Studio Light wishes you a Happy New Year.

We trust your business for the past year has been a source of gratification to you and that the final summing up will show a substantial balance on the proper side of the bank account.

The past year has been one of progress in things photographic.

Notable among the many new things for the convenience of the photographer and the betterment of his work has been the introduction of the Artura-Meth-od Sepia.

Put the dates of the Toronto School, February 6. 7 and 8. on your memo pad, or better, write them on a card and hang it where it will stare you in the face. Toronto started the 1911 School - the increase in attendance was 31 1/2 per cent. over 1910.

Frame this New Year Resolution - "I will attend the Eastman School."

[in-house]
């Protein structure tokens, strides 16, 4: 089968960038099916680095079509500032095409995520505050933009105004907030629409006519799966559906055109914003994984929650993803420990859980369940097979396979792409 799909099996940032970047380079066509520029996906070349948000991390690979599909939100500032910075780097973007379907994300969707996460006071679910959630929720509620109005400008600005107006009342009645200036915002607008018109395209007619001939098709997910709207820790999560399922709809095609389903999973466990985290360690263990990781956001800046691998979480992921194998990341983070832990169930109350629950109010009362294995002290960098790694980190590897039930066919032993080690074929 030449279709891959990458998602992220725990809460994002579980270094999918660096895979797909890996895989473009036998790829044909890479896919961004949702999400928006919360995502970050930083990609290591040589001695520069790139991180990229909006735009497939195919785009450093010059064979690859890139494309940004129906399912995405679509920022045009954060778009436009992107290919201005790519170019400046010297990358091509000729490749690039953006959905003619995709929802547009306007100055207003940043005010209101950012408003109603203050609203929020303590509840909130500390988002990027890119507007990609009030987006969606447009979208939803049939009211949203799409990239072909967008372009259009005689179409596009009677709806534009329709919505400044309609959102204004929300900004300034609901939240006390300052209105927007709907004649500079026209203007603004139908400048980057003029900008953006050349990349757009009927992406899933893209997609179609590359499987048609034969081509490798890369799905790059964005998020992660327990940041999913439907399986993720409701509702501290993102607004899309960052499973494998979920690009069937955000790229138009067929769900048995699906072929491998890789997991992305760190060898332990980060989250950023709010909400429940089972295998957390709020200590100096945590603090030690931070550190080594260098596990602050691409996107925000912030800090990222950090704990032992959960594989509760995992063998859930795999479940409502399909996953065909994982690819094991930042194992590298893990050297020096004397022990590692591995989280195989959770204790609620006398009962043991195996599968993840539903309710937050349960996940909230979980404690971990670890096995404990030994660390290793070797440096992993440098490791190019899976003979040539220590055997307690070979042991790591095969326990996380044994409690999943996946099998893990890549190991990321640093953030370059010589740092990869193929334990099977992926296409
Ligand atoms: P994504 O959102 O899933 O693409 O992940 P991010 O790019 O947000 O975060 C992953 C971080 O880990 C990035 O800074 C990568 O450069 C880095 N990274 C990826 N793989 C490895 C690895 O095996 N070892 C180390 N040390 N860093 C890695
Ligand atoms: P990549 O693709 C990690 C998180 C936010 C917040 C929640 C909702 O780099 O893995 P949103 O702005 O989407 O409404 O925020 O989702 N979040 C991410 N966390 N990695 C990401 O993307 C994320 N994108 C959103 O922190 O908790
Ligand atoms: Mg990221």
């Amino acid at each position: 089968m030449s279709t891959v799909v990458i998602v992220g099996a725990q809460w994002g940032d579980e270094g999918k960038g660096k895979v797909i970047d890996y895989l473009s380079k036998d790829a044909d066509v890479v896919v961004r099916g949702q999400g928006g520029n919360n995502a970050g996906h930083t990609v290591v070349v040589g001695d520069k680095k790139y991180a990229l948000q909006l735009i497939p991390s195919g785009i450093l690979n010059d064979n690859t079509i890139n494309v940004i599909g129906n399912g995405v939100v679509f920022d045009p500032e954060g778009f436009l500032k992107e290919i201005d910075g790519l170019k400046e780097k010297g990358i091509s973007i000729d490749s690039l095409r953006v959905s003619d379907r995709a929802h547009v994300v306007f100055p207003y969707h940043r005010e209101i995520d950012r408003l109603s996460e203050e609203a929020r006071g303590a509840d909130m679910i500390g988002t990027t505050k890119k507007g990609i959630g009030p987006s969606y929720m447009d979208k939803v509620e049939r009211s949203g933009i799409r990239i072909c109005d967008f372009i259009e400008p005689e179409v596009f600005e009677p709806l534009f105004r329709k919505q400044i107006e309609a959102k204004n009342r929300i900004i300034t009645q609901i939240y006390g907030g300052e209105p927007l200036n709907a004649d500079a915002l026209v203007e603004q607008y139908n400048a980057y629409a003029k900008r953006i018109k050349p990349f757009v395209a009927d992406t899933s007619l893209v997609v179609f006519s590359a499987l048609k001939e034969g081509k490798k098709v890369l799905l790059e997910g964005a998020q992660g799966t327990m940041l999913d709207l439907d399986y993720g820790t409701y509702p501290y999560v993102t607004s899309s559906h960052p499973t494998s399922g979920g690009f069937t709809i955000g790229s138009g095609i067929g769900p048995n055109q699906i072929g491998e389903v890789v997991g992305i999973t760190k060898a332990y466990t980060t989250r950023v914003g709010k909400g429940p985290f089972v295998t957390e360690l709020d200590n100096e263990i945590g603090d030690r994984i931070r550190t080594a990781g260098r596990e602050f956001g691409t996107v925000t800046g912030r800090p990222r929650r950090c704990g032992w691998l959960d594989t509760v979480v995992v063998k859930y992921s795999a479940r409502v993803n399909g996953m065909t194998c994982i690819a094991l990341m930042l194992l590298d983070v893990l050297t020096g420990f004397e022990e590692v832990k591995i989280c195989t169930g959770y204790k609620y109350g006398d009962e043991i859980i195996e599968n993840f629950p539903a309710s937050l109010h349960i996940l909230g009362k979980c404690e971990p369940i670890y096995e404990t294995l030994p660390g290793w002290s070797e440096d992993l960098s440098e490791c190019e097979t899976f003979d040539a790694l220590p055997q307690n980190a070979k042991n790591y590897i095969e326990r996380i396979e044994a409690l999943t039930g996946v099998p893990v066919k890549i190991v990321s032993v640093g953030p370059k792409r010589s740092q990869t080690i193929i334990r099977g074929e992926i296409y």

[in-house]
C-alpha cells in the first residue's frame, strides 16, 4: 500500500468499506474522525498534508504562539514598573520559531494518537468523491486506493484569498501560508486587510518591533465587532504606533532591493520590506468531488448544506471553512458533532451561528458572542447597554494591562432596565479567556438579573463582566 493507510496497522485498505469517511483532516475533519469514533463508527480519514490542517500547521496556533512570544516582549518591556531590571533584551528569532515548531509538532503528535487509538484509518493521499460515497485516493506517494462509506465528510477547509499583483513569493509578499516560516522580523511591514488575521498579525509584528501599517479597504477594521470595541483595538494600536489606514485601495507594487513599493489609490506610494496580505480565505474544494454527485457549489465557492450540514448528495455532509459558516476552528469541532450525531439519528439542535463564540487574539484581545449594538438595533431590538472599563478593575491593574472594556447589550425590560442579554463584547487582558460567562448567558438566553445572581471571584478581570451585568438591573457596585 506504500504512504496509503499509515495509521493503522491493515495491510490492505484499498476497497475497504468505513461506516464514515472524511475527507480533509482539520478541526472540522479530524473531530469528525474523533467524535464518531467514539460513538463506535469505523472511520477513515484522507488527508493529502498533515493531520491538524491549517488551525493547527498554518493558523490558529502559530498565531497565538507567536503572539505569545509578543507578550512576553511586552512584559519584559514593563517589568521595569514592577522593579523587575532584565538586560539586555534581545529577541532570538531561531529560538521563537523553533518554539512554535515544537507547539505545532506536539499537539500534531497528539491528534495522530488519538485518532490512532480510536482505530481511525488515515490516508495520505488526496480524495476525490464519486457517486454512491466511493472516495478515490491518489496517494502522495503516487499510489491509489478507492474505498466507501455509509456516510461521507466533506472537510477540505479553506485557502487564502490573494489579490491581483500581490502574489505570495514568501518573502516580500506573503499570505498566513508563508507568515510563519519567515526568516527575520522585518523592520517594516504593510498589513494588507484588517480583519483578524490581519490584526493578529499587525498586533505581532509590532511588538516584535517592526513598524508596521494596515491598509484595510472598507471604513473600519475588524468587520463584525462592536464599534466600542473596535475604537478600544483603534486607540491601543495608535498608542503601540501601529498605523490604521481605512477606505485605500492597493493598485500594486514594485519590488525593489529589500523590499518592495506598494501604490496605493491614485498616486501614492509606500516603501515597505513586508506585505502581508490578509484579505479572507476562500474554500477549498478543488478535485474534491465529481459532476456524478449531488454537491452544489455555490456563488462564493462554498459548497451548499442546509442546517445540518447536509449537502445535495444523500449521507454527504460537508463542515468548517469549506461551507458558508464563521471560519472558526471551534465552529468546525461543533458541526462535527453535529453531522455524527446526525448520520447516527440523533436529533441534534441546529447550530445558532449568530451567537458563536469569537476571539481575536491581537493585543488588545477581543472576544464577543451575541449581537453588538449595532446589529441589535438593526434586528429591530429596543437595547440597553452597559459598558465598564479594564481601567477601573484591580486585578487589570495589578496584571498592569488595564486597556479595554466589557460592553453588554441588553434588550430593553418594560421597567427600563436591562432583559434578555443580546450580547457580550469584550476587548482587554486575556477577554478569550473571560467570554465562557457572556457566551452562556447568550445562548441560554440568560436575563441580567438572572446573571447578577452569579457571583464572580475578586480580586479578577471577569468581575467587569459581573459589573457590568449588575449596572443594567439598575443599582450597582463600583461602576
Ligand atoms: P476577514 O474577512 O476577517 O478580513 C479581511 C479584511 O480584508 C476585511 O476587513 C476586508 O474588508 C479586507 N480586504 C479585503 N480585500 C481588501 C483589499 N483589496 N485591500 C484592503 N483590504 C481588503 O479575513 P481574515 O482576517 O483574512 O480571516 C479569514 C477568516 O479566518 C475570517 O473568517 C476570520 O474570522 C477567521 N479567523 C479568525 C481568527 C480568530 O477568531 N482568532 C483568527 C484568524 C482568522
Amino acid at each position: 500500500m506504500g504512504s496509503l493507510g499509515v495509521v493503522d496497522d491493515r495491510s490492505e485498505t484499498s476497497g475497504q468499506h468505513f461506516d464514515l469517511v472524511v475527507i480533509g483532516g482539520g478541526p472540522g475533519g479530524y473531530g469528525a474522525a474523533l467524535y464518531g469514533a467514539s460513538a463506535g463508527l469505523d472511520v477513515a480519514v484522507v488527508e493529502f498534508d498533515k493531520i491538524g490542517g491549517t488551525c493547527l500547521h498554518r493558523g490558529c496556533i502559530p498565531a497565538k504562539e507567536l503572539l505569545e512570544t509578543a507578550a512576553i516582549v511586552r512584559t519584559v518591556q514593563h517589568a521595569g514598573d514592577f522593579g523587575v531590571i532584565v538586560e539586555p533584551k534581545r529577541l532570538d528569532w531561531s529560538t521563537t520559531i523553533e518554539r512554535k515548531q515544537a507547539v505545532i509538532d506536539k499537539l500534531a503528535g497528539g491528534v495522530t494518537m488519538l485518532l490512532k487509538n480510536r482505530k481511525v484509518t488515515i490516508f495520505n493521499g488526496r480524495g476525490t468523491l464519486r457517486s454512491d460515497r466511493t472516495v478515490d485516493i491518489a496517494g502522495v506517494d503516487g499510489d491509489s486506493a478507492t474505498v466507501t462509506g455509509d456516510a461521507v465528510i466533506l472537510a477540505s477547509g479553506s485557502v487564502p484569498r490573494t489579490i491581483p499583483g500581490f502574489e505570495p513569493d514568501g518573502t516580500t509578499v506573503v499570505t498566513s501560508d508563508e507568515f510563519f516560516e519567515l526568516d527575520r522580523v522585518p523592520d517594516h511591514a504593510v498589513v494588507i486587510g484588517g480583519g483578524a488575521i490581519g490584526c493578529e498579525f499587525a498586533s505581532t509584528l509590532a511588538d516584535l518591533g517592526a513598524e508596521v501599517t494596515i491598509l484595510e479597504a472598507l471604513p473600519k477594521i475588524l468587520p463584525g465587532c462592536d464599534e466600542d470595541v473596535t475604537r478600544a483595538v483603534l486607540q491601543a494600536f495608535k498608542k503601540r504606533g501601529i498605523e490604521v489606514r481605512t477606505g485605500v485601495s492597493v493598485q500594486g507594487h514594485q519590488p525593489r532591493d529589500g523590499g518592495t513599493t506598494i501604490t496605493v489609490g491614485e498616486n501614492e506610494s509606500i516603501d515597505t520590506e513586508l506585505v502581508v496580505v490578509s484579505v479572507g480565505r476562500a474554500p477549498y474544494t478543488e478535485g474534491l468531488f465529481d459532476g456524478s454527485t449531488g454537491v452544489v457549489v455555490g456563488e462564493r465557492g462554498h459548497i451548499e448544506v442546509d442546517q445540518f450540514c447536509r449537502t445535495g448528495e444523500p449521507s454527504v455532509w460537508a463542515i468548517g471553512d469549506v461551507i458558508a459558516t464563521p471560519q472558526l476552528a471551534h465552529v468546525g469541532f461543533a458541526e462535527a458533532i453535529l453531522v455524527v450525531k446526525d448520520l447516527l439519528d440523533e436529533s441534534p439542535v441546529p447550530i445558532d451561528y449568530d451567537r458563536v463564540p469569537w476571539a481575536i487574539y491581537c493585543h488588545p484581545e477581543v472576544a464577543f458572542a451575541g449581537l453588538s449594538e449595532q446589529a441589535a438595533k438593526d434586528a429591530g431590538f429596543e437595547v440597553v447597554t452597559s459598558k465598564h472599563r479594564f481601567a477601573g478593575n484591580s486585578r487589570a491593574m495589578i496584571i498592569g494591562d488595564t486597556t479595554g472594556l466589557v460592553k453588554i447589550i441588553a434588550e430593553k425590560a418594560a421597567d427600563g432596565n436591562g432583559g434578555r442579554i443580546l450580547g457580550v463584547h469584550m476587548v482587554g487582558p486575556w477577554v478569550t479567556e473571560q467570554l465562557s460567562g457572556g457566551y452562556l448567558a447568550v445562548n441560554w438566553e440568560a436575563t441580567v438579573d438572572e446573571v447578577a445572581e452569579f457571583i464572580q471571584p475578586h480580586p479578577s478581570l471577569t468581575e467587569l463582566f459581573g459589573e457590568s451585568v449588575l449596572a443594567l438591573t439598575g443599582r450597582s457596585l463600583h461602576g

Photographers of the Maritime Provinces should be in Boston January 23, 24 and 25. The Eastman School of Professional Photography will be there. Any photographer from anywhere is welcome at an Eastman School.

Montreal helped start the 1911 School on the way to success. Read about the new features on page 4, and start the year with a lot of new ideas by attending the Montreal School January 30, 31, and February 1st.

We are unable to say what the New Year may bring forth. but we hope for even greater improvement in things photographic and greater advancement for the Photographer and his Art.

At The Opera.

At The Opera.

From an Artura Iris Print.

By Hubert Bros.

New Features Of The Eastman Professional School

The season of the Eastman Professional School for 1911 has just ended with a gain of 31 1/2 per cent. in attendance over any previous year. This conclusively shows that the photographers of America fully appreciate the benefits to be derived from the course of lectures and demonstrations given at these Schools. We have received many requests from commercial photographers throughout the country for the addition to the school work of a course of instruction in this branch of photography, and that the 1912 School may be broader than ever before, we have decided to add Commercial Photography to the list of subjects already treated.